The report shows that Safe and Fair migration cannot happen in a silo – the factors that produce gender segregated labour markets, industries dependent on flexible, underpaid and overworked migrant labour require a systemic change. This change can happen at the grassroots level, through self-organised groups of women (migrant) workers.
Overall there is a need for critical conversations about serious limitations of safe migration policies and governance mechanisms in the context of a labour market scenario is which capital and power are increasingly being taken away from workers and placed into the hands of a few, under the thumb of repressive regimes.
Given the indications we have about the nature of the future of the work, such as increasing automation, technological advances that enable greater atomisation, monitoring and (remote) control of workers, it is likely that “safe and fair” migration and work will be transformed in the coming years and decades in unpredictable ways. It is necessary to continue researching the issue and adapting our advocacy strategies.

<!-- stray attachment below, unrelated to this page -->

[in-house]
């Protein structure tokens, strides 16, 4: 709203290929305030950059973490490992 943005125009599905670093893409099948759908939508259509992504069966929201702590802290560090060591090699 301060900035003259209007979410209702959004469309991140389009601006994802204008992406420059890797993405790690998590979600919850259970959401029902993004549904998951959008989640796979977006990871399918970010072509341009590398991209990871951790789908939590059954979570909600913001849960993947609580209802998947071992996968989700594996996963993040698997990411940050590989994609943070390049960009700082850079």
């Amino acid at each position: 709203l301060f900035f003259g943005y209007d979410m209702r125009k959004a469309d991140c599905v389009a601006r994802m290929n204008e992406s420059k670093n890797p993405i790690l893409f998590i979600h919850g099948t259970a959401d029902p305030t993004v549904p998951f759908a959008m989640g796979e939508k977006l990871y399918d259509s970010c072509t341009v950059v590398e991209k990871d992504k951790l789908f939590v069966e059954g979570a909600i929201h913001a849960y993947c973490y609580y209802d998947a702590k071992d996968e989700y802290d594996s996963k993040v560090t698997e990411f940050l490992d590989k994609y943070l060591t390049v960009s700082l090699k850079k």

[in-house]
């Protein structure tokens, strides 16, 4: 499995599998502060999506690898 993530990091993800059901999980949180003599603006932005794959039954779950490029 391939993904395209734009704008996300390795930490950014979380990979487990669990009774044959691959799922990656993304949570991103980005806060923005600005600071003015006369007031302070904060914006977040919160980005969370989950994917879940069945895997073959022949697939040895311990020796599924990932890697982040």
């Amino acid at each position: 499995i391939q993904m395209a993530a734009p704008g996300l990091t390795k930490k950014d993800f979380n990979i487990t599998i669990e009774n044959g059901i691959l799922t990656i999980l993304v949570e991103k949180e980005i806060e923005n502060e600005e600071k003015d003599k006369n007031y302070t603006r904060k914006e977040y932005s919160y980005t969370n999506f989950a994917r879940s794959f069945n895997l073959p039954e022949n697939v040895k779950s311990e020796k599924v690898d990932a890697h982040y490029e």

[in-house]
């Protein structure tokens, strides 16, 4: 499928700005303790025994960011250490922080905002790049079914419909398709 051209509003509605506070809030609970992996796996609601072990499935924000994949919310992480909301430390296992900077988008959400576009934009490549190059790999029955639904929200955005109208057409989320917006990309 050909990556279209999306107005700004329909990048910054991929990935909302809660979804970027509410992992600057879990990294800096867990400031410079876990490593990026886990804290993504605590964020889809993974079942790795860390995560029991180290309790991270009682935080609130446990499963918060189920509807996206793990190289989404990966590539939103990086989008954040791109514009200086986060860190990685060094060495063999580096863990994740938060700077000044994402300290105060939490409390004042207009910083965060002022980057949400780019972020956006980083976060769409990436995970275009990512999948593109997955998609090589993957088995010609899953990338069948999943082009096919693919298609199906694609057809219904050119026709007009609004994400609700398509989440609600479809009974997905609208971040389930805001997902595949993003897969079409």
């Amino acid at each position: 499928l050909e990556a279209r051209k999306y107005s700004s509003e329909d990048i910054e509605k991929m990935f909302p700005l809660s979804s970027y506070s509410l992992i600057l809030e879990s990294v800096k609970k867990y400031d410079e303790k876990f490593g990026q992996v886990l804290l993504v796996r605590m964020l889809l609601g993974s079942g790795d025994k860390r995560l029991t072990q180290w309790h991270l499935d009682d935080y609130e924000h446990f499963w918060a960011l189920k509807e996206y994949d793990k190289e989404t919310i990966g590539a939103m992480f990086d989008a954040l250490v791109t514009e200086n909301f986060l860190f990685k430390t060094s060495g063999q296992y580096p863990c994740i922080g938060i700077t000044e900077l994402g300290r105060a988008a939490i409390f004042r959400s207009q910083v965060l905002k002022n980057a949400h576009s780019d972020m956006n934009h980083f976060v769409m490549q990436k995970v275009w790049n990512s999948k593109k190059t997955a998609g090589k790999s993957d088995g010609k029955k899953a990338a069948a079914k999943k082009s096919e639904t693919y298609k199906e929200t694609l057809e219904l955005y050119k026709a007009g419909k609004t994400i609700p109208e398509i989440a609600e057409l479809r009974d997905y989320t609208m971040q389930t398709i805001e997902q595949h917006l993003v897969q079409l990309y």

The increasing reliance on migrants in certain labour sectors risks further dividing societies and fostering xenophobia, racism and anti-migrant sentiments and causing Western governments to place more restrictions on migration. The safety and fairness of migration risk being even more constrained under such pressures. It is necessary not only to highlight the positive impact of migrants on the economies of destination countries, and to counter false claims about migrants as perpetrating crime and draining the social system, but also more generally, to promote the human rights framework and the fact that all human beings are equal and deserve to be treated fairly.